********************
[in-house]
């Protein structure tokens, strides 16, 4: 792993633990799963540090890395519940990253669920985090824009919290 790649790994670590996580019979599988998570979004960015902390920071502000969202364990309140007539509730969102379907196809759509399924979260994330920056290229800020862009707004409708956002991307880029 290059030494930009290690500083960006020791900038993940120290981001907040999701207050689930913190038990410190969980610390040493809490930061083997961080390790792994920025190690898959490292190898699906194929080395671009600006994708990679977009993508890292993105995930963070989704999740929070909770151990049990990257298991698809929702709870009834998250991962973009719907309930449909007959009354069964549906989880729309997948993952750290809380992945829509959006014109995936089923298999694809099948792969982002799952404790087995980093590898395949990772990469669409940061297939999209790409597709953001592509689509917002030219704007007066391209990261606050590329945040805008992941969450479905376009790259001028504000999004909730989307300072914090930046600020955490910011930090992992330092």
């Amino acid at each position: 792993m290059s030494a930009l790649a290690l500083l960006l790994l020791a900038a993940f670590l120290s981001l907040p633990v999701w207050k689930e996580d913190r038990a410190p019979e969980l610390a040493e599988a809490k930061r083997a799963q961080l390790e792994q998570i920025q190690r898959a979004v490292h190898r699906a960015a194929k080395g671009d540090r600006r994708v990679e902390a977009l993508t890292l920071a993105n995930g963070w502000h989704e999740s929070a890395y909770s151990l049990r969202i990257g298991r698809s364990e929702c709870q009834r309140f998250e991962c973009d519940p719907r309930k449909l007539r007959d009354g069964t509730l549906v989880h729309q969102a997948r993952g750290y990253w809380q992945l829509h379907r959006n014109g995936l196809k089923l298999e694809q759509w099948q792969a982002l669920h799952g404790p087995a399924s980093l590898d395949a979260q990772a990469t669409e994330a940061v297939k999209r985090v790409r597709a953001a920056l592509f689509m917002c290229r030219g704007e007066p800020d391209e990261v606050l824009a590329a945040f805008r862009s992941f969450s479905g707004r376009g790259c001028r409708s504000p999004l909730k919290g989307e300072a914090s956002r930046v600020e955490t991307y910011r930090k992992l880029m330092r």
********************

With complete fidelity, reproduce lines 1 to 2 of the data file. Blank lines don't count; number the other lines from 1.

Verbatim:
[in-house]
């Protein structure tokens, strides 16, 4: 792993633990799963540090890395519940990253669920985090824009919290 790649790994670590996580019979599988998570979004960015902390920071502000969202364990309140007539509730969102379907196809759509399924979260994330920056290229800020862009707004409708956002991307880029 290059030494930009290690500083960006020791900038993940120290981001907040999701207050689930913190038990410190969980610390040493809490930061083997961080390790792994920025190690898959490292190898699906194929080395671009600006994708990679977009993508890292993105995930963070989704999740929070909770151990049990990257298991698809929702709870009834998250991962973009719907309930449909007959009354069964549906989880729309997948993952750290809380992945829509959006014109995936089923298999694809099948792969982002799952404790087995980093590898395949990772990469669409940061297939999209790409597709953001592509689509917002030219704007007066391209990261606050590329945040805008992941969450479905376009790259001028504000999004909730989307300072914090930046600020955490910011930090992992330092």